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Arrested 26 times

The first image is a clipping from my archives. The marvelous-looking woman pictured is Clara Luper, and a marvel she was! 

 Born in Oklahoma, she was the first Black person to enroll in the graduate history program at the University of Oklahoma. The adult sponsor of the National Association for the Advancement of Colored People Youth Council, Clara Luper and thirteen students staged a sit-in at the Katz Drugstore in downtown Oklahoma City

on August 19, 1958, a year and a half before the more widely known sit-in at Greensboro, North Carolina. The clipping is about an event commemorating the 50th anniversary of the Katz Drugstore sit-in.

During the 1950s and 1960s, Clara Luper, who was a high school history teacher for 41-years, led civil rights protests and marches to desegregate hundreds of restaurants, cafes,

theaters, hotels, and churches, and for voting rights, equal banking rights, open housing, and employment opportunities. She was arrested 26 times. On a national level, she took part in the 1963 March on Washington and the 1965 Selma to Montgomery march. On “Bloody Sunday" she received a deep cut in her leg.  In 1972, she was a  candidate for United States Senator. Asked if she could represent white people, Clara Luper said, “Of course, I can represent white people, black people, red people, yellow people, brown people, and polka dot people. You see, I have lived long enough to know that people are people.”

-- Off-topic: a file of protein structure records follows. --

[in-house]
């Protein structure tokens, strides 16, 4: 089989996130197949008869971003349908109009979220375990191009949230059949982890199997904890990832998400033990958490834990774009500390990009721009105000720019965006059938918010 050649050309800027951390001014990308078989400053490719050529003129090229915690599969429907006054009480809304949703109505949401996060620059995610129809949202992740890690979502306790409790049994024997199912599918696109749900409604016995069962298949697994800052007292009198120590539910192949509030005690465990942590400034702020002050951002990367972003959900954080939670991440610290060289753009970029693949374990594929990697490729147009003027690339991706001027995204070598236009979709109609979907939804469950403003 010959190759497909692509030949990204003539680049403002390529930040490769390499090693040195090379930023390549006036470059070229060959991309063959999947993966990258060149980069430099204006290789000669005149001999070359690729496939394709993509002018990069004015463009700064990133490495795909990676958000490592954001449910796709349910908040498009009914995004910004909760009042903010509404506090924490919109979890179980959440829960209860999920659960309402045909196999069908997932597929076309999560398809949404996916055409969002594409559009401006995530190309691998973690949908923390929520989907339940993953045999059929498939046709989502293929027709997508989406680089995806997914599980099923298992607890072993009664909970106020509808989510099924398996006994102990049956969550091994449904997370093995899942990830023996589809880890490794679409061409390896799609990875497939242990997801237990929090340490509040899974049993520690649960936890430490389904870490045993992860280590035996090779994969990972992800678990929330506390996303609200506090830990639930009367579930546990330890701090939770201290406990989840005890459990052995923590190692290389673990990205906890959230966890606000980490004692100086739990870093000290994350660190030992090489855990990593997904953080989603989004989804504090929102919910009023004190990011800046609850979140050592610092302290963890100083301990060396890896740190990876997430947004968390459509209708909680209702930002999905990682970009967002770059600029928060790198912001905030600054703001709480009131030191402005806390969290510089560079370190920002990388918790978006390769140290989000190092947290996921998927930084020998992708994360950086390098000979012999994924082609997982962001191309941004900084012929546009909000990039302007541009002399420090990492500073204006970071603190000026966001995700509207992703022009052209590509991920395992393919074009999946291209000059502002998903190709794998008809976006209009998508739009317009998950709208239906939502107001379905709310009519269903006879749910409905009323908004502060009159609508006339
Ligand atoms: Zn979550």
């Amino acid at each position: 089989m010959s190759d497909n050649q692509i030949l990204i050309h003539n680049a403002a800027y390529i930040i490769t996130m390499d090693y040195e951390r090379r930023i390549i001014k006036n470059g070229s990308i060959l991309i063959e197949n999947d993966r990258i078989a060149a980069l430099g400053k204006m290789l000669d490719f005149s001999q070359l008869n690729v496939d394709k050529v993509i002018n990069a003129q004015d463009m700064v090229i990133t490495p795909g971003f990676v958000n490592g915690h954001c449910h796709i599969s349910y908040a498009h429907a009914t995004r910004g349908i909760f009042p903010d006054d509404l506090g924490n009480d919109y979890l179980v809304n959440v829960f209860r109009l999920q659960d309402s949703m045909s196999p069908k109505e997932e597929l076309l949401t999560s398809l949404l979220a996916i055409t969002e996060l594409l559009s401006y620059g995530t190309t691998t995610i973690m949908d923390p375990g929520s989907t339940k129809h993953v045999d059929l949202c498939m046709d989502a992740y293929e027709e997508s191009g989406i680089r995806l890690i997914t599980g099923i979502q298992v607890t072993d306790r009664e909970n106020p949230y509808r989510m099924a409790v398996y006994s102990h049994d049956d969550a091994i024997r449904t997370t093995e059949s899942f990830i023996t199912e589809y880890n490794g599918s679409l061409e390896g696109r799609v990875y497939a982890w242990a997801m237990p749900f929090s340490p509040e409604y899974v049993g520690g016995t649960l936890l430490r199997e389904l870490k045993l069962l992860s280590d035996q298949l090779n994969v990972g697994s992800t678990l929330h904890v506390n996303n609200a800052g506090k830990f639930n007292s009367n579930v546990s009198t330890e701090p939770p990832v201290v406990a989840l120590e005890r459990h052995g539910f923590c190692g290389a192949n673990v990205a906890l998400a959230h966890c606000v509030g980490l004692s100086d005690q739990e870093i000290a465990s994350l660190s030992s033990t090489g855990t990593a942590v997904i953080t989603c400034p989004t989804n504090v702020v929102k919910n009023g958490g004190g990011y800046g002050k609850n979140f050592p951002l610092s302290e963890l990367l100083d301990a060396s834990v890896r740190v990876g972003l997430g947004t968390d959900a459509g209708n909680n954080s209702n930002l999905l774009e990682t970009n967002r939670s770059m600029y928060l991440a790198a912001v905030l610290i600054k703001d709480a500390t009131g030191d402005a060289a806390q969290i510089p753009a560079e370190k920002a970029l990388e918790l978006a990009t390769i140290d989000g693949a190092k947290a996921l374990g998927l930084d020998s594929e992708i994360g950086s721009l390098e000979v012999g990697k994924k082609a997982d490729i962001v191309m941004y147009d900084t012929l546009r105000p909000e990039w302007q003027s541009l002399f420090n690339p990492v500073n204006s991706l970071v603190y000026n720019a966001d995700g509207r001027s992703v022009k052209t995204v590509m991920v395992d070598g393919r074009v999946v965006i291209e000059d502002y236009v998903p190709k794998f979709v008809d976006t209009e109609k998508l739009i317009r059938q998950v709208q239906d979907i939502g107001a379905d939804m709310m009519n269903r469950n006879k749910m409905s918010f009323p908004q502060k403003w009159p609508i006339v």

When Clara Luper died in 2011, she was only the second person not connected to an elected official to lie in repose in the first-floor rotunda of the state Capitol. An Oklahoma Highway Patrol honor guard stood beside her brown wooden casket. Nearby stood an honor guard from the Oklahoma Army National Guard. (The other person to lie in repose was the aviator Wiley Post.)

Clara Luper is well remembered and honored in Oklahoma City—in 2000 the governor

signed a bill making State Highway 107, also known as NE 23, that runs alongside the state Capitol the Clara Luper Corridor. “I have marched down this street on many days,” she said. “When I think of a street named after Clara Luper, I don’t think in terms of Clara Luper. I think of all the people that have been quilted into my life. If people would look at the sign ‘Clara

Luper’ and remember those that tried so hard to bring about a new day, new opportunities, then I would be engulfed with happiness." 

Images top to bottom, click to enlarge: The Record, 8/20/08; The Daily Oklahoman, June 10, 2011, p. 4; Zinn Education Project; The Daily Oklahoman, June, 10, 2011, p. 1; The Daily Oklahoman, June, 10, 2011, p. 4;


(I lived in Oklahoma City, from 1973-1978, but never met Clara Luper, to my regret!)

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